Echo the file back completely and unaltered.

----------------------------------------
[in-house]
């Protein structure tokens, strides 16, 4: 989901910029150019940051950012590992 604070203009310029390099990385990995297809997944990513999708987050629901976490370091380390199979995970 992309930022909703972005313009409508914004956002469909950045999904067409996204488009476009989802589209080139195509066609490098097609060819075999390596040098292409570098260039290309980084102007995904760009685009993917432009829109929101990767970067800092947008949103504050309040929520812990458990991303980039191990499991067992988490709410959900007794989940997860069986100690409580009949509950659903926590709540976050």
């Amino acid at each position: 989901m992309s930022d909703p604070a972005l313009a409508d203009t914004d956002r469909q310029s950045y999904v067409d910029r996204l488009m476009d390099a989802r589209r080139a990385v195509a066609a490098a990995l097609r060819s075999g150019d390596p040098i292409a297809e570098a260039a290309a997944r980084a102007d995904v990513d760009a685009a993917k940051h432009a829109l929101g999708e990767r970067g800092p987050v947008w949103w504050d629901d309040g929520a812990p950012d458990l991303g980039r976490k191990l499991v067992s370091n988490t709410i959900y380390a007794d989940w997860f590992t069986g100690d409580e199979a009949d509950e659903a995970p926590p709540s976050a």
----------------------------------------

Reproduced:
[in-house]
């Protein structure tokens, strides 16, 4: 989901910029150019940051950012590992 604070203009310029390099990385990995297809997944990513999708987050629901976490370091380390199979995970 992309930022909703972005313009409508914004956002469909950045999904067409996204488009476009989802589209080139195509066609490098097609060819075999390596040098292409570098260039290309980084102007995904760009685009993917432009829109929101990767970067800092947008949103504050309040929520812990458990991303980039191990499991067992988490709410959900007794989940997860069986100690409580009949509950659903926590709540976050």
């Amino acid at each position: 989901m992309s930022d909703p604070a972005l313009a409508d203009t914004d956002r469909q310029s950045y999904v067409d910029r996204l488009m476009d390099a989802r589209r080139a990385v195509a066609a490098a990995l097609r060819s075999g150019d390596p040098i292409a297809e570098a260039a290309a997944r980084a102007d995904v990513d760009a685009a993917k940051h432009a829109l929101g999708e990767r970067g800092p987050v947008w949103w504050d629901d309040g929520a812990p950012d458990l991303g980039r976490k191990l499991v067992s370091n988490t709410i959900y380390a007794d989940w997860f590992t069986g100690d409580e199979a009949d509950e659903a995970p926590p709540s976050a």